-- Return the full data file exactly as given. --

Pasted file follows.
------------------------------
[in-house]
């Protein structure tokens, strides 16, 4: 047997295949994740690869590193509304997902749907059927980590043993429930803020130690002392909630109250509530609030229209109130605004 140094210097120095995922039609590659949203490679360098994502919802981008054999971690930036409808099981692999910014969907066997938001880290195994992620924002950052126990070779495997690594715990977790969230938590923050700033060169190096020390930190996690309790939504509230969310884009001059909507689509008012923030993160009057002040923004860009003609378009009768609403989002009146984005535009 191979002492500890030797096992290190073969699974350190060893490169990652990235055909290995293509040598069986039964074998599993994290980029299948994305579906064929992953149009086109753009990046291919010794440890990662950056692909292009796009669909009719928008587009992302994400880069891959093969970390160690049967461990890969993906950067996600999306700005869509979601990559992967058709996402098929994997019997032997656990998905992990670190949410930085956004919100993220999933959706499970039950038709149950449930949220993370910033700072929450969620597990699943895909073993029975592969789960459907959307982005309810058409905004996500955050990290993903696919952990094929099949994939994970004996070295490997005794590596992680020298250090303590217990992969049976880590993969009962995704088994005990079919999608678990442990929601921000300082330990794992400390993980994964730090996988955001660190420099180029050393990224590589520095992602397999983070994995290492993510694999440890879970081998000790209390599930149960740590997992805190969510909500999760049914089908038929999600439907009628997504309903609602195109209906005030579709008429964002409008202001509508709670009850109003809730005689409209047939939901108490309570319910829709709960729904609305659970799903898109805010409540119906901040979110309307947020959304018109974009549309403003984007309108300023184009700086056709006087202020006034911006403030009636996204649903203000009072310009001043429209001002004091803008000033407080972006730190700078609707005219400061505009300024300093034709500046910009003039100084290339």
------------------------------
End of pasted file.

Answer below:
[in-house]
């Protein structure tokens, strides 16, 4: 047997295949994740690869590193509304997902749907059927980590043993429930803020130690002392909630109250509530609030229209109130605004 140094210097120095995922039609590659949203490679360098994502919802981008054999971690930036409808099981692999910014969907066997938001880290195994992620924002950052126990070779495997690594715990977790969230938590923050700033060169190096020390930190996690309790939504509230969310884009001059909507689509008012923030993160009057002040923004860009003609378009009768609403989002009146984005535009 191979002492500890030797096992290190073969699974350190060893490169990652990235055909290995293509040598069986039964074998599993994290980029299948994305579906064929992953149009086109753009990046291919010794440890990662950056692909292009796009669909009719928008587009992302994400880069891959093969970390160690049967461990890969993906950067996600999306700005869509979601990559992967058709996402098929994997019997032997656990998905992990670190949410930085956004919100993220999933959706499970039950038709149950449930949220993370910033700072929450969620597990699943895909073993029975592969789960459907959307982005309810058409905004996500955050990290993903696919952990094929099949994939994970004996070295490997005794590596992680020298250090303590217990992969049976880590993969009962995704088994005990079919999608678990442990929601921000300082330990794992400390993980994964730090996988955001660190420099180029050393990224590589520095992602397999983070994995290492993510694999440890879970081998000790209390599930149960740590997992805190969510909500999760049914089908038929999600439907009628997504309903609602195109209906005030579709008429964002409008202001509508709670009850109003809730005689409209047939939901108490309570319910829709709960729904609305659970799903898109805010409540119906901040979110309307947020959304018109974009549309403003984007309108300023184009700086056709006087202020006034911006403030009636996204649903203000009072310009001043429209001002004091803008000033407080972006730190700078609707005219400061505009300024300093034709500046910009003039100084290339």